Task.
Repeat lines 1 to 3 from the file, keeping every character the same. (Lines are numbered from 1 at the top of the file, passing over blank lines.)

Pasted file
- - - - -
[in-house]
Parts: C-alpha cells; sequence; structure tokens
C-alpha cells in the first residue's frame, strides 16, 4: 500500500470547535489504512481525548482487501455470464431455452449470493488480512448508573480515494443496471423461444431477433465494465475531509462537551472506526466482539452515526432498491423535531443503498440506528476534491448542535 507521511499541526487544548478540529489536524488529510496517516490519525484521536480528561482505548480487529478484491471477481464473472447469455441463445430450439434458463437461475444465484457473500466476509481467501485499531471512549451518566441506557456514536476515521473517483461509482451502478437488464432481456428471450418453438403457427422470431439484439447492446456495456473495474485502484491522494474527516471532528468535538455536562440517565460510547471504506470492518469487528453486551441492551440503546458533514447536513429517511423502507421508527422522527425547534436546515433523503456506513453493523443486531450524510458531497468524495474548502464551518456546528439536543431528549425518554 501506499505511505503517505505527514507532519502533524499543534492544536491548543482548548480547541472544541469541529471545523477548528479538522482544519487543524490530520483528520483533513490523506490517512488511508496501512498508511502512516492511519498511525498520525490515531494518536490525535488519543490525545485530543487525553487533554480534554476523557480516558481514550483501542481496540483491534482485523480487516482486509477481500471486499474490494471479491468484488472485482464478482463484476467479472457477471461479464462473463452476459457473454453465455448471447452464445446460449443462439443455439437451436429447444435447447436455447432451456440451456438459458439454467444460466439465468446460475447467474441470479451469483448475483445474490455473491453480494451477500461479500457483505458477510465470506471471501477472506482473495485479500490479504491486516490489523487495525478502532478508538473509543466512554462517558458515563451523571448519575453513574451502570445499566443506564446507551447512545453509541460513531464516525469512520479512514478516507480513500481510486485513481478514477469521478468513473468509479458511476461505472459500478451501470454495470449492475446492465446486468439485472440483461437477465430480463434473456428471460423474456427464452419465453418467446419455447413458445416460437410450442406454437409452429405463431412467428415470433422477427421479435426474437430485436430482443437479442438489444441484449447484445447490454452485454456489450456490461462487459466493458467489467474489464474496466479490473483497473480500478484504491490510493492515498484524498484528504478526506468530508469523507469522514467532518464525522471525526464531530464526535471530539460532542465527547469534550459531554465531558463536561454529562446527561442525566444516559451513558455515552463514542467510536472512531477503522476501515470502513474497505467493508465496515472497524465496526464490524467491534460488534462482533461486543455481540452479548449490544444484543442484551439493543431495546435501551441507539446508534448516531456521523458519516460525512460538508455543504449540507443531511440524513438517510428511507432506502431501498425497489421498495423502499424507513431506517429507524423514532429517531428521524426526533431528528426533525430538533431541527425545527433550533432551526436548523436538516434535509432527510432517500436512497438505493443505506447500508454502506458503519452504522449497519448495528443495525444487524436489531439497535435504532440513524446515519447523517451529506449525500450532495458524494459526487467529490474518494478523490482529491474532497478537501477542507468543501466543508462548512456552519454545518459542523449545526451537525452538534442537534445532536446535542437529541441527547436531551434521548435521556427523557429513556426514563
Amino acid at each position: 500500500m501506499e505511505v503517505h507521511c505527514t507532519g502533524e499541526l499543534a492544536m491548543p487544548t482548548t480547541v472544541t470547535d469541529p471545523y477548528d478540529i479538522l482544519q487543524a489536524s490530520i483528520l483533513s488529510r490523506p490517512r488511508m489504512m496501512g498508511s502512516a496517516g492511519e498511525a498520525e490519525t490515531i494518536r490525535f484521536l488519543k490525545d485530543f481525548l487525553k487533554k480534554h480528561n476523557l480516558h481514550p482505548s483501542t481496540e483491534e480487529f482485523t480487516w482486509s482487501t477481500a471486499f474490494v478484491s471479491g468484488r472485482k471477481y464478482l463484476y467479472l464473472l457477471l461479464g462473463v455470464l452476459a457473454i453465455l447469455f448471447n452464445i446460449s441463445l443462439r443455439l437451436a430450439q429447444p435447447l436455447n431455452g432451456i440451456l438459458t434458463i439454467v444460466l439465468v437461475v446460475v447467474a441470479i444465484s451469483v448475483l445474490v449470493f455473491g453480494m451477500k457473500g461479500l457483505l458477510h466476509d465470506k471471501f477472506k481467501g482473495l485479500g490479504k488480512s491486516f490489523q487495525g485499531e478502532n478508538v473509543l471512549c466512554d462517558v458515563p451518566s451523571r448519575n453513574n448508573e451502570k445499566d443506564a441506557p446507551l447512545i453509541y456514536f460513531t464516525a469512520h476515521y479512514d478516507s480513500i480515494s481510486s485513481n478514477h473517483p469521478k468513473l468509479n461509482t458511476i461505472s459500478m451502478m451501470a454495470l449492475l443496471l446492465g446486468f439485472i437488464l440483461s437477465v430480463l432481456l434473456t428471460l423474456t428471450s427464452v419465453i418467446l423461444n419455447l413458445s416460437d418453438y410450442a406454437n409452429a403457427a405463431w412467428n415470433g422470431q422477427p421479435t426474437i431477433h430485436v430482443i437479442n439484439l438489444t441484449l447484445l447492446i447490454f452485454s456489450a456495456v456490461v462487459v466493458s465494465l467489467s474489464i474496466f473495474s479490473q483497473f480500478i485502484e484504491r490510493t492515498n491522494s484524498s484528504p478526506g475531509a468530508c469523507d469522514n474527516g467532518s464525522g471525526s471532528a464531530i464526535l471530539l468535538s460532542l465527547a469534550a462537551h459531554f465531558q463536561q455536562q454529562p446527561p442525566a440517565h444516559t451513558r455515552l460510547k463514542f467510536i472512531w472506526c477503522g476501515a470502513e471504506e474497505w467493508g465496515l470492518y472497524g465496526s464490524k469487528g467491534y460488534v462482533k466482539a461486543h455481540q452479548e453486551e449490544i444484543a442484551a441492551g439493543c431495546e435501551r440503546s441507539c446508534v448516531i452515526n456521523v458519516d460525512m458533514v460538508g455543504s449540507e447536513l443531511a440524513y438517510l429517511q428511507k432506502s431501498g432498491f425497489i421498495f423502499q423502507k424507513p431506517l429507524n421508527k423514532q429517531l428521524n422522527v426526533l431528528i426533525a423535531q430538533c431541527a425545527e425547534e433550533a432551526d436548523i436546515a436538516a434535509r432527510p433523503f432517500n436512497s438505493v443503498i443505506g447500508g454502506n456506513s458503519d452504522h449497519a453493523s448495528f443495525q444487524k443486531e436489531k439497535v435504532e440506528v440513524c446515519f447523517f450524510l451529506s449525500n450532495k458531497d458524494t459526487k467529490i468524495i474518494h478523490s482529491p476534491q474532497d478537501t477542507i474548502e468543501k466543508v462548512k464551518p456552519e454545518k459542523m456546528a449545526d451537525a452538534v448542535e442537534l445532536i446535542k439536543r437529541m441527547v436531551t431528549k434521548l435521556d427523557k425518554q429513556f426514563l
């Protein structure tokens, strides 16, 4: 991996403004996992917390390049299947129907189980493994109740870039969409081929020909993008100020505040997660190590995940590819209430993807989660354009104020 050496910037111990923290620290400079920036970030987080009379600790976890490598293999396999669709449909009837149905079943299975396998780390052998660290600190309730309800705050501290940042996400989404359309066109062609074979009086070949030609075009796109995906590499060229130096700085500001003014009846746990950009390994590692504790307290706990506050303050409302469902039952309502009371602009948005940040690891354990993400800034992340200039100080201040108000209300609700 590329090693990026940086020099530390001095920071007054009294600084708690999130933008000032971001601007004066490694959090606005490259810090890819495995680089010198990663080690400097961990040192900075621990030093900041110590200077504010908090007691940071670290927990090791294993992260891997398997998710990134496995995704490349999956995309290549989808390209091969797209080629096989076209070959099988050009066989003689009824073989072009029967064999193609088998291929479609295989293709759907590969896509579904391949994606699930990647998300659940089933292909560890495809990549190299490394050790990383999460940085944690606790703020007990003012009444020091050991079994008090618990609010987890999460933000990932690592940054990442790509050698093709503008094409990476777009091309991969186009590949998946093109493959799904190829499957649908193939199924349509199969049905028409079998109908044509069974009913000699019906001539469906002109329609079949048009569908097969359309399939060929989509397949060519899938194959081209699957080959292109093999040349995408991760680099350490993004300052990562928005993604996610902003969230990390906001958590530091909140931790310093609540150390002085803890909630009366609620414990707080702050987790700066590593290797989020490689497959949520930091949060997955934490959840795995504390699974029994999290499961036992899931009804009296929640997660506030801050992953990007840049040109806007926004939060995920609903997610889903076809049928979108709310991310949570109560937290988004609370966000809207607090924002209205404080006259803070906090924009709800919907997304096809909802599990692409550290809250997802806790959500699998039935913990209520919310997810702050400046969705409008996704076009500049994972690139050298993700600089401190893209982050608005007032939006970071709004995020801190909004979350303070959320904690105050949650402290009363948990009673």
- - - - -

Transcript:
[in-house]
Parts: C-alpha cells; sequence; structure tokens
C-alpha cells in the first residue's frame, strides 16, 4: 500500500470547535489504512481525548482487501455470464431455452449470493488480512448508573480515494443496471423461444431477433465494465475531509462537551472506526466482539452515526432498491423535531443503498440506528476534491448542535 507521511499541526487544548478540529489536524488529510496517516490519525484521536480528561482505548480487529478484491471477481464473472447469455441463445430450439434458463437461475444465484457473500466476509481467501485499531471512549451518566441506557456514536476515521473517483461509482451502478437488464432481456428471450418453438403457427422470431439484439447492446456495456473495474485502484491522494474527516471532528468535538455536562440517565460510547471504506470492518469487528453486551441492551440503546458533514447536513429517511423502507421508527422522527425547534436546515433523503456506513453493523443486531450524510458531497468524495474548502464551518456546528439536543431528549425518554 501506499505511505503517505505527514507532519502533524499543534492544536491548543482548548480547541472544541469541529471545523477548528479538522482544519487543524490530520483528520483533513490523506490517512488511508496501512498508511502512516492511519498511525498520525490515531494518536490525535488519543490525545485530543487525553487533554480534554476523557480516558481514550483501542481496540483491534482485523480487516482486509477481500471486499474490494471479491468484488472485482464478482463484476467479472457477471461479464462473463452476459457473454453465455448471447452464445446460449443462439443455439437451436429447444435447447436455447432451456440451456438459458439454467444460466439465468446460475447467474441470479451469483448475483445474490455473491453480494451477500461479500457483505458477510465470506471471501477472506482473495485479500490479504491486516490489523487495525478502532478508538473509543466512554462517558458515563451523571448519575453513574451502570445499566443506564446507551447512545453509541460513531464516525469512520479512514478516507480513500481510486485513481478514477469521478468513473468509479458511476461505472459500478451501470454495470449492475446492465446486468439485472440483461437477465430480463434473456428471460423474456427464452419465453418467446419455447413458445416460437410450442406454437409452429405463431412467428415470433422477427421479435426474437430485436430482443437479442438489444441484449447484445447490454452485454456489450456490461462487459466493458467489467474489464474496466479490473483497473480500478484504491490510493492515498484524498484528504478526506468530508469523507469522514467532518464525522471525526464531530464526535471530539460532542465527547469534550459531554465531558463536561454529562446527561442525566444516559451513558455515552463514542467510536472512531477503522476501515470502513474497505467493508465496515472497524465496526464490524467491534460488534462482533461486543455481540452479548449490544444484543442484551439493543431495546435501551441507539446508534448516531456521523458519516460525512460538508455543504449540507443531511440524513438517510428511507432506502431501498425497489421498495423502499424507513431506517429507524423514532429517531428521524426526533431528528426533525430538533431541527425545527433550533432551526436548523436538516434535509432527510432517500436512497438505493443505506447500508454502506458503519452504522449497519448495528443495525444487524436489531439497535435504532440513524446515519447523517451529506449525500450532495458524494459526487467529490474518494478523490482529491474532497478537501477542507468543501466543508462548512456552519454545518459542523449545526451537525452538534442537534445532536446535542437529541441527547436531551434521548435521556427523557429513556426514563